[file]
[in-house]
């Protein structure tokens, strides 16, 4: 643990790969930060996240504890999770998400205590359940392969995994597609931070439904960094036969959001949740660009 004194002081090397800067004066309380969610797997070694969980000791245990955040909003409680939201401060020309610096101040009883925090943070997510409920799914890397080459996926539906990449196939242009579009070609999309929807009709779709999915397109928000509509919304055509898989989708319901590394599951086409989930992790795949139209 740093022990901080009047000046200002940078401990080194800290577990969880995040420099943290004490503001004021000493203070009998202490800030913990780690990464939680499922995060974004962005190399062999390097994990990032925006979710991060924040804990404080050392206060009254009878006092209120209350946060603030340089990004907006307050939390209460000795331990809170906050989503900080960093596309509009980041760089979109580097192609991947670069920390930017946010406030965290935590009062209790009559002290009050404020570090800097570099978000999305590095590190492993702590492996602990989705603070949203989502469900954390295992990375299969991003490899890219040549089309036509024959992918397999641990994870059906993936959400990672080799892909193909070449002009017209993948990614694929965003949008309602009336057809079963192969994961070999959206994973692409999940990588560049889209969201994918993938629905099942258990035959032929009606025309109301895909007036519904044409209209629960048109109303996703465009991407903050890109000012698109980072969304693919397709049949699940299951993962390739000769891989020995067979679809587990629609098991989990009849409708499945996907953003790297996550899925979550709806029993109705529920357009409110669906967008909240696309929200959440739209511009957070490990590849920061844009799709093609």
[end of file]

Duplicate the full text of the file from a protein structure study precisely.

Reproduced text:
[in-house]
């Protein structure tokens, strides 16, 4: 643990790969930060996240504890999770998400205590359940392969995994597609931070439904960094036969959001949740660009 004194002081090397800067004066309380969610797997070694969980000791245990955040909003409680939201401060020309610096101040009883925090943070997510409920799914890397080459996926539906990449196939242009579009070609999309929807009709779709999915397109928000509509919304055509898989989708319901590394599951086409989930992790795949139209 740093022990901080009047000046200002940078401990080194800290577990969880995040420099943290004490503001004021000493203070009998202490800030913990780690990464939680499922995060974004962005190399062999390097994990990032925006979710991060924040804990404080050392206060009254009878006092209120209350946060603030340089990004907006307050939390209460000795331990809170906050989503900080960093596309509009980041760089979109580097192609991947670069920390930017946010406030965290935590009062209790009559002290009050404020570090800097570099978000999305590095590190492993702590492996602990989705603070949203989502469900954390295992990375299969991003490899890219040549089309036509024959992918397999641990994870059906993936959400990672080799892909193909070449002009017209993948990614694929965003949008309602009336057809079963192969994961070999959206994973692409999940990588560049889209969201994918993938629905099942258990035959032929009606025309109301895909007036519904044409209209629960048109109303996703465009991407903050890109000012698109980072969304693919397709049949699940299951993962390739000769891989020995067979679809587990629609098991989990009849409708499945996907953003790297996550899925979550709806029993109705529920357009409110669906967008909240696309929200959440739209511009957070490990590849920061844009799709093609």